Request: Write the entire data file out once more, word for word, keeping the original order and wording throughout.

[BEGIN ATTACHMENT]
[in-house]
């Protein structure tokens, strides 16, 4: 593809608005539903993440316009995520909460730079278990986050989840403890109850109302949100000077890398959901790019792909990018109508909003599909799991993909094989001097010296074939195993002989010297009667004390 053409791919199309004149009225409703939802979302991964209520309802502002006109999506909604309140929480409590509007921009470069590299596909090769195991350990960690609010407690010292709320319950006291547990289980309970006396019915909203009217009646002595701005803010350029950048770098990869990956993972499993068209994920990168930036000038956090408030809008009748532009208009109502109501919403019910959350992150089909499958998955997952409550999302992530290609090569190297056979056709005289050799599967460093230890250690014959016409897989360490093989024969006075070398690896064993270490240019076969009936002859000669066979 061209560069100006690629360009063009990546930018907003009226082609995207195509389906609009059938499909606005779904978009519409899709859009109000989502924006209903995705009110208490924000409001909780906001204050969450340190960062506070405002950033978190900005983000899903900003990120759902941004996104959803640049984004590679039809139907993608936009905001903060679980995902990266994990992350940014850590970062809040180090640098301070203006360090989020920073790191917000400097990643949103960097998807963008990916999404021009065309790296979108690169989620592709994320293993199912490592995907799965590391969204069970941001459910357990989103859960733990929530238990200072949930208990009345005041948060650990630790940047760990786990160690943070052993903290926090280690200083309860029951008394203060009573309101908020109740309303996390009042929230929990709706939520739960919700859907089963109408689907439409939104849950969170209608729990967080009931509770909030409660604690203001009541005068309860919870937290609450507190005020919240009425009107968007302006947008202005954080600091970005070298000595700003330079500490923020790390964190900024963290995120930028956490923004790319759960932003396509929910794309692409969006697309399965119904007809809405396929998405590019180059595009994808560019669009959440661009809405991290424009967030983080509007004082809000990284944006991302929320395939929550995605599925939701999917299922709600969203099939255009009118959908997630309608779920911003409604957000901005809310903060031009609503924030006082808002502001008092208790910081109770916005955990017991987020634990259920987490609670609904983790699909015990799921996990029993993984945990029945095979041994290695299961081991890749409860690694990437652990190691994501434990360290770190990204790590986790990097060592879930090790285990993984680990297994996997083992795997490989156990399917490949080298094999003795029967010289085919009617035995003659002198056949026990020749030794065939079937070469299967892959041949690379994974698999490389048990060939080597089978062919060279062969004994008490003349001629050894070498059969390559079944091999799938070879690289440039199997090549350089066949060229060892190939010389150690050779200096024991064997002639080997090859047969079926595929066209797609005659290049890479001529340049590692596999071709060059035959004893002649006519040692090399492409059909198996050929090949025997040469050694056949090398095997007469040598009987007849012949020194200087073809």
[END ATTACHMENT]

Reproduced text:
[in-house]
């Protein structure tokens, strides 16, 4: 593809608005539903993440316009995520909460730079278990986050989840403890109850109302949100000077890398959901790019792909990018109508909003599909799991993909094989001097010296074939195993002989010297009667004390 053409791919199309004149009225409703939802979302991964209520309802502002006109999506909604309140929480409590509007921009470069590299596909090769195991350990960690609010407690010292709320319950006291547990289980309970006396019915909203009217009646002595701005803010350029950048770098990869990956993972499993068209994920990168930036000038956090408030809008009748532009208009109502109501919403019910959350992150089909499958998955997952409550999302992530290609090569190297056979056709005289050799599967460093230890250690014959016409897989360490093989024969006075070398690896064993270490240019076969009936002859000669066979 061209560069100006690629360009063009990546930018907003009226082609995207195509389906609009059938499909606005779904978009519409899709859009109000989502924006209903995705009110208490924000409001909780906001204050969450340190960062506070405002950033978190900005983000899903900003990120759902941004996104959803640049984004590679039809139907993608936009905001903060679980995902990266994990992350940014850590970062809040180090640098301070203006360090989020920073790191917000400097990643949103960097998807963008990916999404021009065309790296979108690169989620592709994320293993199912490592995907799965590391969204069970941001459910357990989103859960733990929530238990200072949930208990009345005041948060650990630790940047760990786990160690943070052993903290926090280690200083309860029951008394203060009573309101908020109740309303996390009042929230929990709706939520739960919700859907089963109408689907439409939104849950969170209608729990967080009931509770909030409660604690203001009541005068309860919870937290609450507190005020919240009425009107968007302006947008202005954080600091970005070298000595700003330079500490923020790390964190900024963290995120930028956490923004790319759960932003396509929910794309692409969006697309399965119904007809809405396929998405590019180059595009994808560019669009959440661009809405991290424009967030983080509007004082809000990284944006991302929320395939929550995605599925939701999917299922709600969203099939255009009118959908997630309608779920911003409604957000901005809310903060031009609503924030006082808002502001008092208790910081109770916005955990017991987020634990259920987490609670609904983790699909015990799921996990029993993984945990029945095979041994290695299961081991890749409860690694990437652990190691994501434990360290770190990204790590986790990097060592879930090790285990993984680990297994996997083992795997490989156990399917490949080298094999003795029967010289085919009617035995003659002198056949026990020749030794065939079937070469299967892959041949690379994974698999490389048990060939080597089978062919060279062969004994008490003349001629050894070498059969390559079944091999799938070879690289440039199997090549350089066949060229060892190939010389150690050779200096024991064997002639080997090859047969079926595929066209797609005659290049890479001529340049590692596999071709060059035959004893002649006519040692090399492409059909198996050929090949025997040469050694056949090398095997007469040598009987007849012949020194200087073809």